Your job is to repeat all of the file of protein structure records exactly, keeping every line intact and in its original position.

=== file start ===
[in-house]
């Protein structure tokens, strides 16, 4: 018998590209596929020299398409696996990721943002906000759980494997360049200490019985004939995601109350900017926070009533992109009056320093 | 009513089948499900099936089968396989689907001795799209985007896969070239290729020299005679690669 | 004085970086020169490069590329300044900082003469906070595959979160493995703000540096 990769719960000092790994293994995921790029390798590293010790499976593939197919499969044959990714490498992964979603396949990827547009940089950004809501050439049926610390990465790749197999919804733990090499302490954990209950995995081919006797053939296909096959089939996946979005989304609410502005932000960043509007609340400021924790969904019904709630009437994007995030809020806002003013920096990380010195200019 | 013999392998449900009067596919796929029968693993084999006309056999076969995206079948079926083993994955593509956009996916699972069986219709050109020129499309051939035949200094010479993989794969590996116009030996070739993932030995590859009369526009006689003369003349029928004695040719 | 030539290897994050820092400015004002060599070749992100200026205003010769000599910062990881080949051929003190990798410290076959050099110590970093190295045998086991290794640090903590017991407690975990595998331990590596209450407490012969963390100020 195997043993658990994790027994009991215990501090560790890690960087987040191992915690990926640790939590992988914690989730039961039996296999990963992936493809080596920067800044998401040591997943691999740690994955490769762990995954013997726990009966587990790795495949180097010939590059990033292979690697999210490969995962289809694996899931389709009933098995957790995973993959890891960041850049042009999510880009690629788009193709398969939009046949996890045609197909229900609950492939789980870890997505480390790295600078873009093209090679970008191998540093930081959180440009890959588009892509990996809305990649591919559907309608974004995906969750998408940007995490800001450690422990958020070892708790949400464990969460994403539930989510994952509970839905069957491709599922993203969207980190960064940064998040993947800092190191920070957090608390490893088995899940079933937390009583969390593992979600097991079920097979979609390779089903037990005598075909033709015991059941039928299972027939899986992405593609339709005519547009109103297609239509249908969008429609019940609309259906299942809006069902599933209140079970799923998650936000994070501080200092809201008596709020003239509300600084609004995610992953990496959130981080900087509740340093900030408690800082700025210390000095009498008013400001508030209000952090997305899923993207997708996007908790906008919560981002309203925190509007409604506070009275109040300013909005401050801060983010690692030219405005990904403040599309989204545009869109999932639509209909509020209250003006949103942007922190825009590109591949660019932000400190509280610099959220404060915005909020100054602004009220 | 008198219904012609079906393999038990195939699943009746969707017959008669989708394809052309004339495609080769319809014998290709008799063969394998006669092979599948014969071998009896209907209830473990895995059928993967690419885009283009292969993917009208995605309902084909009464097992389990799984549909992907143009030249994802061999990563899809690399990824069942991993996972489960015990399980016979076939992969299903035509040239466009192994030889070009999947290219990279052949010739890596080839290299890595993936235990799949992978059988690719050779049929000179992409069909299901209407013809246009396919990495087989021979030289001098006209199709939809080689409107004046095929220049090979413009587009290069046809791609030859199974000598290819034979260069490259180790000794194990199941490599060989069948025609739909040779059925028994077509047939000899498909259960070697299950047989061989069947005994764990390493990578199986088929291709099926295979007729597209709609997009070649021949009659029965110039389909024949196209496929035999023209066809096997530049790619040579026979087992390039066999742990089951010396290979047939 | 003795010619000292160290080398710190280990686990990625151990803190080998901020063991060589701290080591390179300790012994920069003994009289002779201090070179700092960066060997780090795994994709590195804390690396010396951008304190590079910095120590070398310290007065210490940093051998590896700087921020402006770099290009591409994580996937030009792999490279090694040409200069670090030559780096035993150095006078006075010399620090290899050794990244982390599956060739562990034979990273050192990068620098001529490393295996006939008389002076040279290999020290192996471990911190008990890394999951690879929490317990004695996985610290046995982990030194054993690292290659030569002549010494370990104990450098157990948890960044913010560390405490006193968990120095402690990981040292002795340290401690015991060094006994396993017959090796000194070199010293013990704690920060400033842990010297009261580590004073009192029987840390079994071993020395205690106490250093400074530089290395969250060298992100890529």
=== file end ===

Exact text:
[in-house]
């Protein structure tokens, strides 16, 4: 018998590209596929020299398409696996990721943002906000759980494997360049200490019985004939995601109350900017926070009533992109009056320093 | 009513089948499900099936089968396989689907001795799209985007896969070239290729020299005679690669 | 004085970086020169490069590329300044900082003469906070595959979160493995703000540096 990769719960000092790994293994995921790029390798590293010790499976593939197919499969044959990714490498992964979603396949990827547009940089950004809501050439049926610390990465790749197999919804733990090499302490954990209950995995081919006797053939296909096959089939996946979005989304609410502005932000960043509007609340400021924790969904019904709630009437994007995030809020806002003013920096990380010195200019 | 013999392998449900009067596919796929029968693993084999006309056999076969995206079948079926083993994955593509956009996916699972069986219709050109020129499309051939035949200094010479993989794969590996116009030996070739993932030995590859009369526009006689003369003349029928004695040719 | 030539290897994050820092400015004002060599070749992100200026205003010769000599910062990881080949051929003190990798410290076959050099110590970093190295045998086991290794640090903590017991407690975990595998331990590596209450407490012969963390100020 195997043993658990994790027994009991215990501090560790890690960087987040191992915690990926640790939590992988914690989730039961039996296999990963992936493809080596920067800044998401040591997943691999740690994955490769762990995954013997726990009966587990790795495949180097010939590059990033292979690697999210490969995962289809694996899931389709009933098995957790995973993959890891960041850049042009999510880009690629788009193709398969939009046949996890045609197909229900609950492939789980870890997505480390790295600078873009093209090679970008191998540093930081959180440009890959588009892509990996809305990649591919559907309608974004995906969750998408940007995490800001450690422990958020070892708790949400464990969460994403539930989510994952509970839905069957491709599922993203969207980190960064940064998040993947800092190191920070957090608390490893088995899940079933937390009583969390593992979600097991079920097979979609390779089903037990005598075909033709015991059941039928299972027939899986992405593609339709005519547009109103297609239509249908969008429609019940609309259906299942809006069902599933209140079970799923998650936000994070501080200092809201008596709020003239509300600084609004995610992953990496959130981080900087509740340093900030408690800082700025210390000095009498008013400001508030209000952090997305899923993207997708996007908790906008919560981002309203925190509007409604506070009275109040300013909005401050801060983010690692030219405005990904403040599309989204545009869109999932639509209909509020209250003006949103942007922190825009590109591949660019932000400190509280610099959220404060915005909020100054602004009220 | 008198219904012609079906393999038990195939699943009746969707017959008669989708394809052309004339495609080769319809014998290709008799063969394998006669092979599948014969071998009896209907209830473990895995059928993967690419885009283009292969993917009208995605309902084909009464097992389990799984549909992907143009030249994802061999990563899809690399990824069942991993996972489960015990399980016979076939992969299903035509040239466009192994030889070009999947290219990279052949010739890596080839290299890595993936235990799949992978059988690719050779049929000179992409069909299901209407013809246009396919990495087989021979030289001098006209199709939809080689409107004046095929220049090979413009587009290069046809791609030859199974000598290819034979260069490259180790000794194990199941490599060989069948025609739909040779059925028994077509047939000899498909259960070697299950047989061989069947005994764990390493990578199986088929291709099926295979007729597209709609997009070649021949009659029965110039389909024949196209496929035999023209066809096997530049790619040579026979087992390039066999742990089951010396290979047939 | 003795010619000292160290080398710190280990686990990625151990803190080998901020063991060589701290080591390179300790012994920069003994009289002779201090070179700092960066060997780090795994994709590195804390690396010396951008304190590079910095120590070398310290007065210490940093051998590896700087921020402006770099290009591409994580996937030009792999490279090694040409200069670090030559780096035993150095006078006075010399620090290899050794990244982390599956060739562990034979990273050192990068620098001529490393295996006939008389002076040279290999020290192996471990911190008990890394999951690879929490317990004695996985610290046995982990030194054993690292290659030569002549010494370990104990450098157990948890960044913010560390405490006193968990120095402690990981040292002795340290401690015991060094006994396993017959090796000194070199010293013990704690920060400033842990010297009261580590004073009192029987840390079994071993020395205690106490250093400074530089290395969250060298992100890529």